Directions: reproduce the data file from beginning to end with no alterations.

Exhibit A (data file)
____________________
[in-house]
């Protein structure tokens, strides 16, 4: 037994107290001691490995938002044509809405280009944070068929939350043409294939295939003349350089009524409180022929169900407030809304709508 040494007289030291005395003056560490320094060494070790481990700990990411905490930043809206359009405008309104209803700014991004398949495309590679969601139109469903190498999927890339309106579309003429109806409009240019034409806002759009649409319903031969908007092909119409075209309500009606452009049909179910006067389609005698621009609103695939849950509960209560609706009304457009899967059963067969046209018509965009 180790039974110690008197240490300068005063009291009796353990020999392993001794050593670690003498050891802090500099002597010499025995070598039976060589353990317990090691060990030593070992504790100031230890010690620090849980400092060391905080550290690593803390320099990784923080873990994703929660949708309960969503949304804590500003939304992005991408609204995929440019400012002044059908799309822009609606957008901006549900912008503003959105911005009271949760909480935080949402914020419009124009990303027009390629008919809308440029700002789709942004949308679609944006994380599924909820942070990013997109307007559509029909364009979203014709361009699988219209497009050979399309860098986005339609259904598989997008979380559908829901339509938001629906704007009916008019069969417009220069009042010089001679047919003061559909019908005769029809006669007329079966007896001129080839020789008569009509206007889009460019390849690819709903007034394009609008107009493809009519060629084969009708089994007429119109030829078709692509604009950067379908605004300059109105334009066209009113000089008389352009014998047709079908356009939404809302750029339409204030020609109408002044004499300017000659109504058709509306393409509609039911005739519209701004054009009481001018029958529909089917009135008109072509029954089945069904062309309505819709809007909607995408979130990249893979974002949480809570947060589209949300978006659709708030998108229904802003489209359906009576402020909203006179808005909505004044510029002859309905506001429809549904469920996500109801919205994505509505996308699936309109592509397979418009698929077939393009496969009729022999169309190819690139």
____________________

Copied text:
[in-house]
């Protein structure tokens, strides 16, 4: 037994107290001691490995938002044509809405280009944070068929939350043409294939295939003349350089009524409180022929169900407030809304709508 040494007289030291005395003056560490320094060494070790481990700990990411905490930043809206359009405008309104209803700014991004398949495309590679969601139109469903190498999927890339309106579309003429109806409009240019034409806002759009649409319903031969908007092909119409075209309500009606452009049909179910006067389609005698621009609103695939849950509960209560609706009304457009899967059963067969046209018509965009 180790039974110690008197240490300068005063009291009796353990020999392993001794050593670690003498050891802090500099002597010499025995070598039976060589353990317990090691060990030593070992504790100031230890010690620090849980400092060391905080550290690593803390320099990784923080873990994703929660949708309960969503949304804590500003939304992005991408609204995929440019400012002044059908799309822009609606957008901006549900912008503003959105911005009271949760909480935080949402914020419009124009990303027009390629008919809308440029700002789709942004949308679609944006994380599924909820942070990013997109307007559509029909364009979203014709361009699988219209497009050979399309860098986005339609259904598989997008979380559908829901339509938001629906704007009916008019069969417009220069009042010089001679047919003061559909019908005769029809006669007329079966007896001129080839020789008569009509206007889009460019390849690819709903007034394009609008107009493809009519060629084969009708089994007429119109030829078709692509604009950067379908605004300059109105334009066209009113000089008389352009014998047709079908356009939404809302750029339409204030020609109408002044004499300017000659109504058709509306393409509609039911005739519209701004054009009481001018029958529909089917009135008109072509029954089945069904062309309505819709809007909607995408979130990249893979974002949480809570947060589209949300978006659709708030998108229904802003489209359906009576402020909203006179808005909505004044510029002859309905506001429809549904469920996500109801919205994505509505996308699936309109592509397979418009698929077939393009496969009729022999169309190819690139």